Miami’s new chief hot officer has called for more federal and state action in the face of rising temperatures. He would be the first US official to focus on the hitwave.
John Gilbert, who was tasked with coordinating Miami-Dade County efforts to save lives from overheating and working at a faster pace, said more attention needs to be paid to the “silent killer” of the weather crisis.
“In Miami it doesn’t raise the temperature to make things dangerous.” “I hope that summer is integrated into all kinds of thinking related to climate change and infrastructure. We are seeing a growing awareness of this threat from cities across the United States, it is really growing. ”
Of all the diseases caused by the weather crisis, heat is the deadliest, with more than 100 people now dying each year from its effects. According to Centers for Disease Control and Prevention. An independent study last year estimated the death toll Really very highIn one year, 600 people die.
Cities with traditionally cooler climates are particularly at risk from the growing threat of hot water because their residents often lack air conditioning and other adaptations to withstand the hot temperatures. Many U.S. cities have low-income neighbors Regularly warmer The thinnest area nearby where whites are in the majority.
Gilbert said even in places traditionally used as temperatures like Miami, there is a greater need to provide cold-down centers for vulnerable people, to create more shade through the cover of growing trees, and to educate people at risk from rising temperatures.
Miami-Dade currently experiences days0 days in a year that looks like 100F (C 37C) but It is estimated It will be a total rocket by mid-century if planetary heating emissions are not cut by the middle of the century.
Democrats in Congress have called for legislation that would force the U.S. Department of Labor to set new national standards for protecting people working outside the heat. A The bill that demands it is named Asuncion Valdivia, a farm worker in California, died in June 2004 after picking grapes for 10 hours without a break at 10F F (C0 C). He eventually returned home, but his mouth began to foam and he died.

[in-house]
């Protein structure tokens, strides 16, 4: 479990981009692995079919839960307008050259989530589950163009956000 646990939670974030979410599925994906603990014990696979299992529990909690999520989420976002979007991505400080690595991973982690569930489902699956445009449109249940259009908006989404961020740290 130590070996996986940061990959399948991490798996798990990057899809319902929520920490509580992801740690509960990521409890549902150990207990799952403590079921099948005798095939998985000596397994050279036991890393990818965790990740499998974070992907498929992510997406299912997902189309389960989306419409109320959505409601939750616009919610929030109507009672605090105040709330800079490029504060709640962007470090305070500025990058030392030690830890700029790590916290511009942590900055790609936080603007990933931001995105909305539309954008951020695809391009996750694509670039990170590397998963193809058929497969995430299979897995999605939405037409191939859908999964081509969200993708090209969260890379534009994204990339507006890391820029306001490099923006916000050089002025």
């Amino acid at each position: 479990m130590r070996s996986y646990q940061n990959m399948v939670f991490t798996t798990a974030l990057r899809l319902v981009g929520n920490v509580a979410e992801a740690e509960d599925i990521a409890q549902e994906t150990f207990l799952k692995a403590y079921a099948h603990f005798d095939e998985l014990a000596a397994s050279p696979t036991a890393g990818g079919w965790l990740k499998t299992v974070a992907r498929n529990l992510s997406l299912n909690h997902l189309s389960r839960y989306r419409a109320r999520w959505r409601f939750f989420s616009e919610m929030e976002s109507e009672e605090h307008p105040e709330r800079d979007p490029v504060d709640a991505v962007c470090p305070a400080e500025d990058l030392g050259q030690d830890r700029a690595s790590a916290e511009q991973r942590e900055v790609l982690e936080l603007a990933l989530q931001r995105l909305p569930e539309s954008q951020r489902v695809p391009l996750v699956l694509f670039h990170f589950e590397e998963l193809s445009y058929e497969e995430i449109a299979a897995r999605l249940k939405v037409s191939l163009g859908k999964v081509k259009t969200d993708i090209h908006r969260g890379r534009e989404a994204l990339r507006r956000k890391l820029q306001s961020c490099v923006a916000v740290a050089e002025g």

According to According to the Department of Labor, more than 1,000 U.S. workers have been killed and more than 1,000,000 seriously injured since the 1990s, but there is no national hotspot and only a handful of states, such as California, have to supply filters. Drinking water and shady areas are standardized to protect outsiders once the temperature is hit at 800 F (2C).
Mema, Governor Ron Descentis, Republican, New bill signed Florida to deal with sea level rise but Offer To ensure workers get adequate shade, regular rest and plenty of drinking water. “At the state level, we’re moving from small work to some work related to sea level rise, which we’re excited about, but we need to see the state get warmer,” Gilbert said.
“There may be investment in green infrastructure, housing for families and rehabilitation for outside workers. There is still much to be done.”
Gilbert will jointly lead a new heat taskforce that will look at a range of measures, such as outdoor worker heating standards and a new alert system as temperatures rise. Cheryl Holder, a Florida The doctor, who co-led the task force, said he needed to deal with the growing number of heat-related conditions he was currently experiencing.
“The number of dangerous days is increasing and we are seeing more complaints about hot, more skin problems, more injuries in more instances such as diabetes control and more injuries to workers when they feel hot,” he said. “It will be difficult to change but it is necessary. We need to address it now.”
Holder said she raised the possibility of opposition Florida with lawmakers. He suggested to Marco Rubio’s aides in the Republican Senate that Disney World would also be unpleasant for tourists if temperatures exceeded the regular 100F.
“Florida sells itself in tourism, outdoor life,” she said. “If it’s unbearably hot, who wants to be out? It’s important to be serious about the Florida heat and how to manage it.”